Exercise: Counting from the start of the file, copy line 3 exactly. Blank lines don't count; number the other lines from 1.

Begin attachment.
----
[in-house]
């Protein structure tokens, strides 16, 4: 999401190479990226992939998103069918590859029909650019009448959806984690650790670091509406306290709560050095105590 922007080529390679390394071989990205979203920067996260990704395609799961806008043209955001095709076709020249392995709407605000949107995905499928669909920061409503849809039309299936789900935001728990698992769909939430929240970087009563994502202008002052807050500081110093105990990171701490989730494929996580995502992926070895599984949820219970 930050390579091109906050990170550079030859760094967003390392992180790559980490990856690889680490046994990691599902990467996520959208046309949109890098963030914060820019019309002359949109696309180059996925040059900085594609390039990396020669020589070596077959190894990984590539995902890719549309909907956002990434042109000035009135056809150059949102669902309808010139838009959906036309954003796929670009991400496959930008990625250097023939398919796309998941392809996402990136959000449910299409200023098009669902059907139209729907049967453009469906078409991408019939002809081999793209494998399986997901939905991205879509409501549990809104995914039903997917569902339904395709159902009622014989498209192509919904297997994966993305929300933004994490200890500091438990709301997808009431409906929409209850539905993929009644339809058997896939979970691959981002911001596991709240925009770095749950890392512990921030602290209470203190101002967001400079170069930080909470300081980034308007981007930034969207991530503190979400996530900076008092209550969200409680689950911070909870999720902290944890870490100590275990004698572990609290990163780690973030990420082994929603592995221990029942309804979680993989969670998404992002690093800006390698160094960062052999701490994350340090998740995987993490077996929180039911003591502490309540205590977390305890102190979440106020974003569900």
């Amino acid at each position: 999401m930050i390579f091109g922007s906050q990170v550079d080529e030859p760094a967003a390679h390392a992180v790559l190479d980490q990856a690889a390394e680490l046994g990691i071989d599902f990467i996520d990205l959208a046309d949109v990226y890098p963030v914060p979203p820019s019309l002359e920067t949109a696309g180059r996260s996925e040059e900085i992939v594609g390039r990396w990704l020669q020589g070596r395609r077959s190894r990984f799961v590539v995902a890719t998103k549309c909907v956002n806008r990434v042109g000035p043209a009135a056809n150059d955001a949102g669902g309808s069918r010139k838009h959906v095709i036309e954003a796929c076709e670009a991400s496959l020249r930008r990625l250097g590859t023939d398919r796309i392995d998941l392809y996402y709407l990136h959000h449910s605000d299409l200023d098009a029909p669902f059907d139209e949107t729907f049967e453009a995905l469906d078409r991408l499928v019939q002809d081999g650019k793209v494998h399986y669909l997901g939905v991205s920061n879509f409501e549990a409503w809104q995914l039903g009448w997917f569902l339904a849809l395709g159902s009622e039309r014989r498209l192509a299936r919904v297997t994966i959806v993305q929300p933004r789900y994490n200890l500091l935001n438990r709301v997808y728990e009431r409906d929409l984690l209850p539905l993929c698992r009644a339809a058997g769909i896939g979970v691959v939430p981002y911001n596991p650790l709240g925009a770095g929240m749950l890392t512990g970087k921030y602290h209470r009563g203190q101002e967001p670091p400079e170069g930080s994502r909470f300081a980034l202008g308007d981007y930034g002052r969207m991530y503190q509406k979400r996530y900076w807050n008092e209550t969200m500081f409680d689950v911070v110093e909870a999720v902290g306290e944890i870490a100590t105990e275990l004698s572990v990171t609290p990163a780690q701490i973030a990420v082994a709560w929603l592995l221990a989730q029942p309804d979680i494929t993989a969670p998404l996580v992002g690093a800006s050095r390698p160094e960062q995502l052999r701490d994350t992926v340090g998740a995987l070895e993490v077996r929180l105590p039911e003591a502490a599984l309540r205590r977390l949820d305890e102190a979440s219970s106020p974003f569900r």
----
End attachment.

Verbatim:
């Amino acid at each position: 999401m930050i390579f091109g922007s906050q990170v550079d080529e030859p760094a967003a390679h390392a992180v790559l190479d980490q990856a690889a390394e680490l046994g990691i071989d599902f990467i996520d990205l959208a046309d949109v990226y890098p963030v914060p979203p820019s019309l002359e920067t949109a696309g180059r996260s996925e040059e900085i992939v594609g390039r990396w990704l020669q020589g070596r395609r077959s190894r990984f799961v590539v995902a890719t998103k549309c909907v956002n806008r990434v042109g000035p043209a009135a056809n150059d955001a949102g669902g309808s069918r010139k838009h959906v095709i036309e954003a796929c076709e670009a991400s496959l020249r930008r990625l250097g590859t023939d398919r796309i392995d998941l392809y996402y709407l990136h959000h449910s605000d299409l200023d098009a029909p669902f059907d139209e949107t729907f049967e453009a995905l469906d078409r991408l499928v019939q002809d081999g650019k793209v494998h399986y669909l997901g939905v991205s920061n879509f409501e549990a409503w809104q995914l039903g009448w997917f569902l339904a849809l395709g159902s009622e039309r014989r498209l192509a299936r919904v297997t994966i959806v993305q929300p933004r789900y994490n200890l500091l935001n438990r709301v997808y728990e009431r409906d929409l984690l209850p539905l993929c698992r009644a339809a058997g769909i896939g979970v691959v939430p981002y911001n596991p650790l709240g925009a770095g929240m749950l890392t512990g970087k921030y602290h209470r009563g203190q101002e967001p670091p400079e170069g930080s994502r909470f300081a980034l202008g308007d981007y930034g002052r969207m991530y503190q509406k979400r996530y900076w807050n008092e209550t969200m500081f409680d689950v911070v110093e909870a999720v902290g306290e944890i870490a100590t105990e275990l004698s572990v990171t609290p990163a780690q701490i973030a990420v082994a709560w929603l592995l221990a989730q029942p309804d979680i494929t993989a969670p998404l996580v992002g690093a800006s050095r390698p160094e960062q995502l052999r701490d994350t992926v340090g998740a995987l070895e993490v077996r929180l105590p039911e003591a502490a599984l309540r205590r977390l949820d305890e102190a979440s219970s106020p974003f569900r």